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Solicitor General Signals Supreme Court to Address the Confusion Caused by the Abstract Idea Exception to 101

While declining to recommend the Supreme Court should grant certiorari in Hikma Pharmaceuticals USA Inc. v. Vanda Pharmaceuticals Inc., the Solicitor General nudged the Supreme Court to reconsider its abstract idea exception established in Bilski and Alice, as follows:

Although Mayo is the most immediate source of confusion, the uncertainty ultimately stems from the broader framework articulated in the Court’s recent Section 101 decisions.  The Court’s reconceptualization in Bilski v. Kappos, 561 U.S. 593 (2010), of inherent, long-recognized limitations on Section 101’s affirmative scope as freestanding, atextual “exceptions,” id. at 601, has given rise to an array of difficult questions.  The confusion created by this Court’s recent Section 101 precedents warrants review in an appropriate case.

While a fix to the 101 confusion would be welcome, there is little hope the Supreme Court could ever deliver it.  Given how metaphysical and generally incomprehensible the abstract idea exception is, nothing short of total disavowal can restore 101 jurisprudence to a sensible state consistent with the rest of the world.  Hopefully Congress will get around to a legislative fix soon.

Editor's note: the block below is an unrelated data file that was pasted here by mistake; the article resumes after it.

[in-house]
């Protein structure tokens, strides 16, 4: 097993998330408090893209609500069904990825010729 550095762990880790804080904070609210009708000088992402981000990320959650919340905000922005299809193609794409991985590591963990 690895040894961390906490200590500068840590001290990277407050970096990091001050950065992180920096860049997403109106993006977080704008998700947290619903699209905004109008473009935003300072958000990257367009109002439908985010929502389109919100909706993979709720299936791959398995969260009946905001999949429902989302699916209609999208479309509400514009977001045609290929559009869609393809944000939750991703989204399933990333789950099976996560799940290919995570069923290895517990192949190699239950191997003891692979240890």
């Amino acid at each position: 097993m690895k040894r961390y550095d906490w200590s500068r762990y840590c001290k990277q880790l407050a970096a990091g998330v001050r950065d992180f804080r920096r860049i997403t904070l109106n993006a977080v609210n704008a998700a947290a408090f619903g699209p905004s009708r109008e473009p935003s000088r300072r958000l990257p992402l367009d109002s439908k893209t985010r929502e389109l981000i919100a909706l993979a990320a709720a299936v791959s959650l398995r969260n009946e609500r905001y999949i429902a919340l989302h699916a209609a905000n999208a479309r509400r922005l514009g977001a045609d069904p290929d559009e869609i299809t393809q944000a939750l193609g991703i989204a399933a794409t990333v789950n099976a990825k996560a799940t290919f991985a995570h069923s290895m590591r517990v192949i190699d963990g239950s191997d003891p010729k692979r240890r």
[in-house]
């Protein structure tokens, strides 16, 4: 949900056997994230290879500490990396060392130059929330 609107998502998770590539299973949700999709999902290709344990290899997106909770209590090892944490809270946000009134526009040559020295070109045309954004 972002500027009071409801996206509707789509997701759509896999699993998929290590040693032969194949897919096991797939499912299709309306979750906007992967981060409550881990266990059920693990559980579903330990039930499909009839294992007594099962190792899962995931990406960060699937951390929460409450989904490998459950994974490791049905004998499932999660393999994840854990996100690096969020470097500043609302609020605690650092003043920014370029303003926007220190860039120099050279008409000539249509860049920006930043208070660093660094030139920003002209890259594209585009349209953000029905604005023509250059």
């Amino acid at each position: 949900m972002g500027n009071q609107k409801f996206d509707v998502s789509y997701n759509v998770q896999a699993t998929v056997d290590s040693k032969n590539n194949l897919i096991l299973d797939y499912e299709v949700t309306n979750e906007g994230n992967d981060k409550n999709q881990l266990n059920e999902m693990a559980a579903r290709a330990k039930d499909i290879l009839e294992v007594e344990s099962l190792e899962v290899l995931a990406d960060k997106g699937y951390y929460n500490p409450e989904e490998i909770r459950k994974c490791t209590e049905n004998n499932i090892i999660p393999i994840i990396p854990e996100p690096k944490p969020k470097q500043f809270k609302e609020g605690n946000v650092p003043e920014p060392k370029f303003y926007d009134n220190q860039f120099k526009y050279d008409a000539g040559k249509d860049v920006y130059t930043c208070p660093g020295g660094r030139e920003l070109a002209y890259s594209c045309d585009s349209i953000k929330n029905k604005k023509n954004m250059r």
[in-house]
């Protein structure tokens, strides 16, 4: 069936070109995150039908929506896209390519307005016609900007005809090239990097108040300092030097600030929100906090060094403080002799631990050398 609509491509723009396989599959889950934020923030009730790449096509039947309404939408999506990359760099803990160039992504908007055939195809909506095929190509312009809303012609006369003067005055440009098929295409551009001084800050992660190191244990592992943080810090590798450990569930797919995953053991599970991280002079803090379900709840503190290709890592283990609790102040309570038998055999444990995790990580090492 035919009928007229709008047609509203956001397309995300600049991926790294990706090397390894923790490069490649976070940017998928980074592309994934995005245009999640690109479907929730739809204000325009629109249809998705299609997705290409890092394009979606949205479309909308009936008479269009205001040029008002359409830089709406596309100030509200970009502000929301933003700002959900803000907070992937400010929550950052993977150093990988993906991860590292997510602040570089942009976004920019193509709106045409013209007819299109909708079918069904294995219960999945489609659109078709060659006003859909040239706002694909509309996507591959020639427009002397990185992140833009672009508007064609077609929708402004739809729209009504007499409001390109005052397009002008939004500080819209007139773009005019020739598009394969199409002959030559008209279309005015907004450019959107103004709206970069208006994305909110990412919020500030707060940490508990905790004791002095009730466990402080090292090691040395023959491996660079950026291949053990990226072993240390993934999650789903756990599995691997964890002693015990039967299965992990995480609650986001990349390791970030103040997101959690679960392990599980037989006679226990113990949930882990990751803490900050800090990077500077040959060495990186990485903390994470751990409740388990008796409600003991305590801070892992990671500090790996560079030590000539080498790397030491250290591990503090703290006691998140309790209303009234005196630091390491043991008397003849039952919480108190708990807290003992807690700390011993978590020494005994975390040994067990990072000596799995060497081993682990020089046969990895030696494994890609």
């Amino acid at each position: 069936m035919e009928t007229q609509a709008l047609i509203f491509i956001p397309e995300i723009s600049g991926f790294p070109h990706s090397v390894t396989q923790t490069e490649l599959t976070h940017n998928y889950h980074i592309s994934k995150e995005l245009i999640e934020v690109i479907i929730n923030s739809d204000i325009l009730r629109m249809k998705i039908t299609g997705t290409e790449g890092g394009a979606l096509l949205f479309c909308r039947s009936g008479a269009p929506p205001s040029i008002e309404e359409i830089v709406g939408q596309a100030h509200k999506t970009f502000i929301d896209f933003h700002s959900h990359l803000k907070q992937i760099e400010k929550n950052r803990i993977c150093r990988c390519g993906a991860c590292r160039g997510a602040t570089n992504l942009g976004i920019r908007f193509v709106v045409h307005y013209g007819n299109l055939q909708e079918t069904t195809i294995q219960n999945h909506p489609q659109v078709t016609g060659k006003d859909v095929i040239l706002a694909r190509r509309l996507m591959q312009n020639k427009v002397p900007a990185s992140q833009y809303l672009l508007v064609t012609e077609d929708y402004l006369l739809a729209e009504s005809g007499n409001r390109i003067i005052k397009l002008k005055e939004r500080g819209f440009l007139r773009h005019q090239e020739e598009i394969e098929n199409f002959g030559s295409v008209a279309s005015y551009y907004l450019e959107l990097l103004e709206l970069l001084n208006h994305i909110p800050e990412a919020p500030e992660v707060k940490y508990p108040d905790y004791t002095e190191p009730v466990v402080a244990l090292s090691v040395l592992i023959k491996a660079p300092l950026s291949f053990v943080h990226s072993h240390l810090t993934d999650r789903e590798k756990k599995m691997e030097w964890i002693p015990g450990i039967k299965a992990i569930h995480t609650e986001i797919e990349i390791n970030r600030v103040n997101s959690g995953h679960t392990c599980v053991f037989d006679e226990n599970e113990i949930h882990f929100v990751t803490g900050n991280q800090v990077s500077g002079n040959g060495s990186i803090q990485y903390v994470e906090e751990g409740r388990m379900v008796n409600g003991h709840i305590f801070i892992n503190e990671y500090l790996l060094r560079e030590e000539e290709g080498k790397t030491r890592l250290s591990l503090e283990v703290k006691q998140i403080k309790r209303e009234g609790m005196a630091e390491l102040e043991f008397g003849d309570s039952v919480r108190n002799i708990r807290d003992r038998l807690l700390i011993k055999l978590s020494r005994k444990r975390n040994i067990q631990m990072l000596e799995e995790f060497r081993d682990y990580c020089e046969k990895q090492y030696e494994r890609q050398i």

© 2020 Schwegman, Lundberg & Woessner, P.A. All Rights Reserved.National Law Review, Volume IX, Number 344

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About this Author

Steven Lundberg, Schwegman Lundberg Law Firm, IP Attorney
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Steven Lundberg is a registered patent attorney and a founding partner of Schwegman, Lundberg & Woessner. His practice is focused on patent protection for software, medical and telecommunications technology, and related opinion and licensing matters. Steve received his B.S.E.E. in 1978 from the University of Minnesota, and his law degree from William Mitchell College of Law (J.D., 1982). He has published and spoken widely on software and electronic patent protection, is active in the Computer and Electronics Committee of the American Intellectual...

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